Budget 2015: Oil and gas tax overhaul would not have been possible under independence, says Chancellor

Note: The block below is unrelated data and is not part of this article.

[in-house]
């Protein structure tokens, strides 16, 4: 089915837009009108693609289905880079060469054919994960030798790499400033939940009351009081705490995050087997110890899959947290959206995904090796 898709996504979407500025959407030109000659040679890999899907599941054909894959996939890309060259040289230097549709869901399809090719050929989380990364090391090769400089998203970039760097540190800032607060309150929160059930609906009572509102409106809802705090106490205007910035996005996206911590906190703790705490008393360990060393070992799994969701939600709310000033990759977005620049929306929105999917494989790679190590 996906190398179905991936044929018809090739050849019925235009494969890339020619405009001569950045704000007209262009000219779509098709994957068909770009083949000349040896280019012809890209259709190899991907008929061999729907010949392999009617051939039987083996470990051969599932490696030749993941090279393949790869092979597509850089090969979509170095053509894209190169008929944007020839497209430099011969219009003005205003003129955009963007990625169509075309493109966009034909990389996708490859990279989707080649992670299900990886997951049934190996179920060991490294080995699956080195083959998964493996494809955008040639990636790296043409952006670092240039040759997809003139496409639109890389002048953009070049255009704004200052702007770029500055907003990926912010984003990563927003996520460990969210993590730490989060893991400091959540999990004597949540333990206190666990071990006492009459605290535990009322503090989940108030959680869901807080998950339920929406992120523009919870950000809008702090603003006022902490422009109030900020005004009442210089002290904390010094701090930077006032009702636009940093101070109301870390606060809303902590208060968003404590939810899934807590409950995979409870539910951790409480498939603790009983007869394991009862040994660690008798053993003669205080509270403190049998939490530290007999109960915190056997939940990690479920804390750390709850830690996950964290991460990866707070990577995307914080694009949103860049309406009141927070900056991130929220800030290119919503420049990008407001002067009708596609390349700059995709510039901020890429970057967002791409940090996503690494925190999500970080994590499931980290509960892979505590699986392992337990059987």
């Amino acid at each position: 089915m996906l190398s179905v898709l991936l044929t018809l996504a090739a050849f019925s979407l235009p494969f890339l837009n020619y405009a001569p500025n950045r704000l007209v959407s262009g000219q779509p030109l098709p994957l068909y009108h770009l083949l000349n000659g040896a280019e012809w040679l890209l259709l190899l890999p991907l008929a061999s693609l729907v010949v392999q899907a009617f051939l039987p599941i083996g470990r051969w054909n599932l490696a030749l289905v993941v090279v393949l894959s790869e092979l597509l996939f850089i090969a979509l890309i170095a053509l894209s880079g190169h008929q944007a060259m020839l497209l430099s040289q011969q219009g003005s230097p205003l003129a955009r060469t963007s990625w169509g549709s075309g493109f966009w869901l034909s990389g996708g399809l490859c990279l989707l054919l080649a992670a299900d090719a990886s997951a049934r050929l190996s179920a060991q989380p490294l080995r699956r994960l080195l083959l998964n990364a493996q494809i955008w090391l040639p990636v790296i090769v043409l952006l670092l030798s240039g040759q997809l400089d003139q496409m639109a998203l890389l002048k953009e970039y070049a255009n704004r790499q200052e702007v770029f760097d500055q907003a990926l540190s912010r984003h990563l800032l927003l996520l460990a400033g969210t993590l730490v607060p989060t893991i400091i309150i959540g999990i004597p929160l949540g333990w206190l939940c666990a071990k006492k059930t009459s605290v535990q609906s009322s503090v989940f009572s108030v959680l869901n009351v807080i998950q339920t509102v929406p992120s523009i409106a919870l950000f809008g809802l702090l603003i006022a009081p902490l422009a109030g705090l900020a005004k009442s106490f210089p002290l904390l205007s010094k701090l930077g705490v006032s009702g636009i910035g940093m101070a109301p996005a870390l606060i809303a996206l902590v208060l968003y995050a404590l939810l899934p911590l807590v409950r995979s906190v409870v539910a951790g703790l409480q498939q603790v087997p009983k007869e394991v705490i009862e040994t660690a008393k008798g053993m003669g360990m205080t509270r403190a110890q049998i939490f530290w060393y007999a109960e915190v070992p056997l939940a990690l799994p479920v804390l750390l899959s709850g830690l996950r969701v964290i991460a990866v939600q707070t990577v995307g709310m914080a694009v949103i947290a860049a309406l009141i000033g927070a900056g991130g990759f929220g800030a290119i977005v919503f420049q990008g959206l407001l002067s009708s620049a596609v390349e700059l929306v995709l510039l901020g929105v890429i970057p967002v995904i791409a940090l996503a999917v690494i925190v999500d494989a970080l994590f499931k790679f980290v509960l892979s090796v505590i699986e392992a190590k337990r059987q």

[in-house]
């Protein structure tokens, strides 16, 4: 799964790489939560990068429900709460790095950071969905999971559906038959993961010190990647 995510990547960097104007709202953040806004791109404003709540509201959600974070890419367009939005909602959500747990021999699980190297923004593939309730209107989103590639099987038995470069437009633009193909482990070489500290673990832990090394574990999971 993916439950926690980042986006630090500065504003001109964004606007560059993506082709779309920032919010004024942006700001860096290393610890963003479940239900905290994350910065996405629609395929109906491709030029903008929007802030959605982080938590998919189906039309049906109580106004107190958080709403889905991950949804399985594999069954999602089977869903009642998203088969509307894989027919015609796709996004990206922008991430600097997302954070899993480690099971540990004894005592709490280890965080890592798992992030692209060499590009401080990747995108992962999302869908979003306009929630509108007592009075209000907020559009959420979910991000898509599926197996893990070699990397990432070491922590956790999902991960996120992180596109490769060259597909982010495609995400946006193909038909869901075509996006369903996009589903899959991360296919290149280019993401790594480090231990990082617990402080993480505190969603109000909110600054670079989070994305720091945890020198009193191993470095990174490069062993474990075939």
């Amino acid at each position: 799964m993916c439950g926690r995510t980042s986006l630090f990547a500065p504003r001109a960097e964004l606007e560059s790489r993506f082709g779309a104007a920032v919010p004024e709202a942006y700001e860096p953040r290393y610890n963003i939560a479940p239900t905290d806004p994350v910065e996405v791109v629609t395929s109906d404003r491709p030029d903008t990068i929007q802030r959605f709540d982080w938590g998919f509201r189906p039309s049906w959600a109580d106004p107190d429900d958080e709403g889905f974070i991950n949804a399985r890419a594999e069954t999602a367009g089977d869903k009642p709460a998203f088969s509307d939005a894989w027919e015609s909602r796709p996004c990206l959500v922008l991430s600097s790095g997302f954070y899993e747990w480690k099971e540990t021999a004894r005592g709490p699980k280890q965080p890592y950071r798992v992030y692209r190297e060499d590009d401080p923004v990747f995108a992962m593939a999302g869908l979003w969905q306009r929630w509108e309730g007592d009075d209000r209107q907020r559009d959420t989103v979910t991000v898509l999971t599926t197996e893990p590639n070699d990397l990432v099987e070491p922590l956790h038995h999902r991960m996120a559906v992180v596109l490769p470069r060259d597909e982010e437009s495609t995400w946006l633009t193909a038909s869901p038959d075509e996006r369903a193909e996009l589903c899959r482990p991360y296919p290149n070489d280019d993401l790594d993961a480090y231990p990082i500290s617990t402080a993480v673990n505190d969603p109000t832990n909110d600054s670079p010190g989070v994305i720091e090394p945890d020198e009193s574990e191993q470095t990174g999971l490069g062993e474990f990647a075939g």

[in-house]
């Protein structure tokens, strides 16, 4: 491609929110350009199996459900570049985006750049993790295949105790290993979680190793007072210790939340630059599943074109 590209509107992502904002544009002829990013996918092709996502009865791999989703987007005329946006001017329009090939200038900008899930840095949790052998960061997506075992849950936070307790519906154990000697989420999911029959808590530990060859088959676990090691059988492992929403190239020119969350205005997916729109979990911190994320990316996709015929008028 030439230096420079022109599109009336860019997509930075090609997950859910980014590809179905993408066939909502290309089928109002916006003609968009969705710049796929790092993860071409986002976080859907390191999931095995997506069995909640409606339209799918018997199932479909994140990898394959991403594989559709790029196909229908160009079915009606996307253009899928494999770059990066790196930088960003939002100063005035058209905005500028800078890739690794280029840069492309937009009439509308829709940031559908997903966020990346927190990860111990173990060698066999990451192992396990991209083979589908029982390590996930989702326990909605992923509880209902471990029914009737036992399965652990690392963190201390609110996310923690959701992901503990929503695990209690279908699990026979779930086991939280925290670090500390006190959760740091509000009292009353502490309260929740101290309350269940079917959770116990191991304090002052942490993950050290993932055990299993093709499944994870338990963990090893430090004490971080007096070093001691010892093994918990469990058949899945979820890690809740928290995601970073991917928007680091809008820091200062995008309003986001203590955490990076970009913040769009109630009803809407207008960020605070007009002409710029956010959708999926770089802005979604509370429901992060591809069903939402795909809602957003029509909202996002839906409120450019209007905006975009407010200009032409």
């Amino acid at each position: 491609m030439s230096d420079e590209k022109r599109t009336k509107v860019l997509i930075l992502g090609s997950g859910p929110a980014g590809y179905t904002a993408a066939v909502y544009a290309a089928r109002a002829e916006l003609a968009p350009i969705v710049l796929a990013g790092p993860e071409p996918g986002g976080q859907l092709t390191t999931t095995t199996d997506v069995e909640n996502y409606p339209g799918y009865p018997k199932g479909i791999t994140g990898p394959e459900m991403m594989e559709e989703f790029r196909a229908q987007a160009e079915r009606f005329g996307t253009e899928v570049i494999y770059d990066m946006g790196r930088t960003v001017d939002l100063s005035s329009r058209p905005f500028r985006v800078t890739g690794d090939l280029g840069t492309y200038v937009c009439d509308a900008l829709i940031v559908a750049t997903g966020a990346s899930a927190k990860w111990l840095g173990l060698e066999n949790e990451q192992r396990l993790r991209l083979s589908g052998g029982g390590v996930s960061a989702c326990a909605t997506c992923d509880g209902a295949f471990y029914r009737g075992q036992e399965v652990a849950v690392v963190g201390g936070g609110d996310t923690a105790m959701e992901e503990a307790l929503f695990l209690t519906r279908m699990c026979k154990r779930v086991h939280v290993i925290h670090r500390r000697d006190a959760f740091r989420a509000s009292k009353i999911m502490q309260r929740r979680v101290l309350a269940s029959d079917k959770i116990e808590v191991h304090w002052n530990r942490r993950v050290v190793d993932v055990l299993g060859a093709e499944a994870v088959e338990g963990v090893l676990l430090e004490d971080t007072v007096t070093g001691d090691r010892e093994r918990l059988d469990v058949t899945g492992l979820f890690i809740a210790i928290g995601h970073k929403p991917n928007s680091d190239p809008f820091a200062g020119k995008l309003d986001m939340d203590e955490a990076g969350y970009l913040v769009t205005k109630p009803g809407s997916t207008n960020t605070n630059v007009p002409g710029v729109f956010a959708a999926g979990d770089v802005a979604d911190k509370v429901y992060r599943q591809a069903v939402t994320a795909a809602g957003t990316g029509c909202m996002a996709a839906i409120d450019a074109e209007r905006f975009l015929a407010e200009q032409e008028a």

Chancellor George Osborne has announced a £1.3 billion package of support for the oil and gas industry in his final Budget before the general election while saying an independent Scotland “would never have been able to afford” the measures. Among the measures he set out in his Budget speech is a cut in the supplementary charge on oil industry companies' profits from 30% to 20%, backdated to January. The move effectively reverses the hike in the 2011 Budget when oil prices were much higher. Mr Osborne said the UK Government will cut petroleum revenue tax from 50% to 35% next year, introduce a "simple and generous" tax allowance to stimulate investment in the North Sea from the start of April and boost offshore exploration by investing £20 million in new seismic surveys of the UK continental shelf. The package is expected to result in more than £4 billion of additional investment over the next five years and increase production by 15% by the end of the decade.More on Budget 2015 Chancellor claims tough decisions have worked The key points How they reacted How it affects Scotland Technologists pleased with focus on the ‘Internet of Things’ Osborne aims at ‘renegade nationalists’ during battle memorial announcement"It goes without saying an independent Scotland would never have been able to afford such a package of support," Mr Osborne said. The North Sea has been hammered by the plunging price of oil, with hundreds of job cuts announced in recent months and fears a drop in investment could lead to the accelerated decommissioning of oil fields. Scotland's Deputy First Minister John Swinney said it was a long overdue "U-turn". “Measures to safeguard the North Sea are a step in the right direction for our oil and gas sector," he said. "The Scottish Government has been calling for such measures, along with the industry, for some time. "Today’s measures are a glaring admission by the Chancellor that his policy for the North Sea has been wrong and the poor stewardship by the UK Government has had a detrimental impact on our oil and gas sector and the many people who work in the industry.For in-depth coverage of how the Budget will affect you, see Thursday's Courier"It has taken the Chancellor four years to admit the tax rise he implemented in 2011 was a mistake. A heavy price has been paid for this mismanagement. “Today I cautiously welcome the U-turn by the UK Government to take action on the future of the North Sea. We will study the proposals in detail. It is now essential that work is focused on boosting investment and growth in the North Sea sector.” Danny Alexander, Chief Secretary to the Treasury, said: "The major package of investment in our oil and gas sector, including a new investment allowance, a 10% cut in the supplementary charge and a 15% cut in petroleum revenue tax, shows that the UK Government is determined to safeguard the future of this vital national asset and keep our economy on the road to recovery." Scottish Conservative leader Ruth Davidson said: "The Chancellor has listened to the oil industry and come good on the pledge we made to help. "These tax breaks will aid investment and ensure a secure future for the North Sea. "Today's announcement won't be a cure for all of the North Sea's ills, but it's a strong start. "This is yet more proof that the North Sea is best served within the strength of the UK, which can deliver assistance a separate Scotland simply would not have been able to." Derek Leith, head of oil and gas taxation at Ernst and Young, said the package was "positive news" for the industry, with the reduction of petroleum revenue tax likely to boost more mature North Sea fields that have been taxed at a marginal rate of 81% despite falling production and rising costs. He said: "The UKCS (UK Continental Shelf) is a mature oil basin and, to remain capable of attracting international investment, it must have a very competitive tax regime. "The Government has taken a significant step towards creating such a regime today and industry will hope that further change will be forthcoming in the months ahead as industry, HMT and the new Oil and Gas Authority work together to ensure the longevity of a vital sector of the UK economy." The UK's biggest offshore trade union, Unite, said the industry must now end what it described as an "opportunistic assault" on North Sea jobs and conditions. Unite's Scottish secretary Pat Rafferty said: "We are clear that economic reform of the North Sea must go hand in hand with sustaining jobs and strengthening employment and workplace health safety rights. "What we cannot contemplate is a deregulated future for the North Sea - a race to the bottom on jobs and standards where workers will have to work longer for less. "Our challenge to the industry is this: You have got what you asked for, so stop attacking your workers' livelihoods and working conditions. "With their morale at rock bottom, the workforce needs this confirmed immediately." Industry body Oil and Gas UK hailed the package as "sensible and far-sighted". Chief executive Malcolm Webb, said: "Today's announcement lays the foundations for the regeneration of the UK North Sea. The industry itself must now build on this by delivering the cost and efficiency improvements required to secure its competitiveness. "These measures send exactly the right signal to investors. They properly reflect the needs of this maturing oil and gas province and will allow the UK to compete internationally for investment. "We also welcome the Government's support for exploration announced today. With exploration drilling having collapsed to levels last seen in the 1970s, the announcement of £20 million for the newly formed Oil and Gas Authority to commission seismic and other surveys on the UK continental shelf (UKCS) is a very positive step. "Along with substantial industry efforts to address its high cost base and the regulatory changes now in train to provide more robust stewardship, the foresight shown by the Chancellor in introducing these measures, will, we believe pay real long-term dividends for the UK economy." Liz Cameron, chief executive of Scottish Chambers of Commerce, said: "These measures were necessary to reflect the challenges facing the oil and gas sector in Scotland resulting from the prolonged low oil prices. "Together with a simplification of the tax allowance regime, this must be the start of a process to develop a strong and coherent fiscal plan for the North Sea that will help to ensure that Scotland and the UK continues to benefit from our natural resources in the long term." Derek Henderson, senior partner in Deloitte's Aberdeen office, said: "Today the Chancellor has recognised that immediate action was required to extend the life of the North Sea. "The changes announced are bold and a big step in the right direction. Without significant action, the consequences for future activity levels would have been severe. "This means at a time of low oil prices, high costs and challenging conditions, headline North Sea marginal rates now range between 50%-67.5%, instead of 62%-81% prior to last year's Autumn Statement." But environmental charity Friends of the Earth criticised the decision to introduce tax breaks for the oil and gas industry. Its senior economics campaigner David Powell said: "With growing calls to divest from fossil fuels, massive tax breaks aimed at squeezing more gas and oil out of the ground show how dangerously out of touch the Chancellor is on climate change. "The Chancellor should heed the Bank of England's warning about the threat climate change poses to our financial well-being by ditching support for gas and oil extraction - instead of propping it up. "Clean power and ending our fossil fuel addiction must be at the heart of energy and economic policy, not just a half-hearted sideshow."